By Peter Else
The SunZia Transmission project’s renewable energy claims always sounded too good to be true.
In the four years since the project was rolled out to the public, the terms “fossil fuel” or even “non-renewable energy” have been conspicuously absent from environmental review documents published by the Bureau of Land Management (BLM). Adorned with images of wind-powered generators and solar panels, these documents told a glowing story about a project that will stimulate the development of new energy resources, of which 81 to 94 percent would allegedly be renewable.
BLM documents also stated that the project will likely result in a net decrease in greenhouse gas emissions, will rescue southwestern states from the deadlines of achieving their renewable energy standards, and will provide thousands of green jobs.
The BLM’s contracted environmental firm, Environmental Planning Group, a company that has a long association with the main project proponent, continued to embellish this story in federal documents and BLM presentations many months after evidence was submitted to the oversight agency that directly contradicted these claims, including the only economic feasibility study related to renewable energy transmission that was submitted during the environmental review process.
In the absence of a tax on carbon emissions, it really isn’t rocket science to conclude that this particular project will benefit the energy marketing needs associated with the current glut of natural gas as much as, if not more than, the marketing and transmission needs of renewable energy resources.
How have they gotten away with this propaganda for so long? One of the reasons is that the BLM received support from several influential environmental groups, which gave them sufficient political cover to ignore contradictory evidence that was submitted long before the draft EIS was released.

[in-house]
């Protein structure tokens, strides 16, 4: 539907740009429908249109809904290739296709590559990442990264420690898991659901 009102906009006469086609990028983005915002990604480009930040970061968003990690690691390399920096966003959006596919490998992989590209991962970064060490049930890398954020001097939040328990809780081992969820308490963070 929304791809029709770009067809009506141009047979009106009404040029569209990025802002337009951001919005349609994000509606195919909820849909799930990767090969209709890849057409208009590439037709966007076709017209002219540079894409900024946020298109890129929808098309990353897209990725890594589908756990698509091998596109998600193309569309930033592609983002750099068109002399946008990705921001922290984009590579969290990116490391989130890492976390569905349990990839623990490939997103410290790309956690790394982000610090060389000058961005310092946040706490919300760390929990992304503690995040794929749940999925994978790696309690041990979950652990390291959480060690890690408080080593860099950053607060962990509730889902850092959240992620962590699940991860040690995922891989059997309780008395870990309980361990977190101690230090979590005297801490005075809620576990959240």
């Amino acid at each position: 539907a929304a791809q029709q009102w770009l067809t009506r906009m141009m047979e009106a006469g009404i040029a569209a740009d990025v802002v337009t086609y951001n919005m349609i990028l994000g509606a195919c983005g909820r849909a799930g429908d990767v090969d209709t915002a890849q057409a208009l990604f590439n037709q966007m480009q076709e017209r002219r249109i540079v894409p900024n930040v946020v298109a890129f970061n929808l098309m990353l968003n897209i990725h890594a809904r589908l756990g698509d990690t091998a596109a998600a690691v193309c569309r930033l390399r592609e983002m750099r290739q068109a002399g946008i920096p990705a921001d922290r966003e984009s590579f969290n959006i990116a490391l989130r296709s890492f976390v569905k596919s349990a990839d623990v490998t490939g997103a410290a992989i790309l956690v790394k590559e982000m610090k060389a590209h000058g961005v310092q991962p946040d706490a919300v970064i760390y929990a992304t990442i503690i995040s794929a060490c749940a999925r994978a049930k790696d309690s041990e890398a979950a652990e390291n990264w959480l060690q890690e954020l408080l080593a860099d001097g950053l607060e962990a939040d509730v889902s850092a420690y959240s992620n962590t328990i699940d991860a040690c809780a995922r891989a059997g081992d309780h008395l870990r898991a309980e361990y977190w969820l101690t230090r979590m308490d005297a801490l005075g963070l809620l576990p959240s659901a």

Overemphasizing renewable energy benefits made it much easier for the BLM to use the most influential periods of the environmental review process to mute critics while appearing to fulfill their bureaucratic directive to keep this project on the fast track to approval.
Selection of a project for fast track status is partly criteria-based, partly political. In this case, SunZia’s project manager, Tom Wray, was successful in soliciting statements of support from several environmental groups and convincing key decision makers in Washington that SunZia was almost a purely renewable energy project.
In testifying before a Congressional subcommittee, Mr. Wray conveniently ignored the first two years of his project’s history, prior to when it was repackaged as a renewable energy project by adding a wind energy appendage to a route that had previously been focused on the resources adjacent to the El Paso Natural Gas Line in the southern part of Arizona and New Mexico.
At this time, there is no compelling economic incentive to build the wind energy segment of the route. Even if it is ever built, the proportion of renewable energy development will come nowhere near its inflated estimate in the draft EIS.
In a recent presentation to the Tohono O’odham Legislative Council, the BLM’s Gila District Director acknowledged that this is the case, but that obvious message has not yet affected actions in the higher echelons of the oversight agency.
To add insult to environmental injury, this project was circuitously routed through both New Mexico’s and Arizona’s major avian flyways and associated wild lands. You could not have chosen a more impactful route though this region if you tried.
And, the proponents have made it very clear that they will not be satisfied with anything other than their original (and least expensive) preferred route, one that bisects the confluence of three designated wilderness areas in the Aravaipa region and violates the BLM directive to co-locate new infrastructure with existing lines or corridors to the highest degree possible among all the route alternatives.
The resulting route looks like a sine wave: rambling from central New Mexico to the southwest, paralleling the Rio Grande flyway for over 100 miles, crossing the Rio Grand near a National Wildlife Refuge, then proceeding westward for 150 miles while siting all three of its intermediate access substations along a major natural gas line, and then cutting to the northwest to avoid following the path of development through Tucson, while instead passing across the Galiuro wilderness zone and the lower San Pedro conservation corridor.
It is astonishing that some environmental groups are still either actively or passively facilitating this absurd situation, particularly since there are more responsible project proposals available in the region for upgrading the grid and developing renewable energy resources.
This situation demonstrates the trend of certain groups placing more emphasis on proving that they are good team players with politically postured corporate project proposals than on using objective third party information to assess the proposal’s environmental costs and benefits.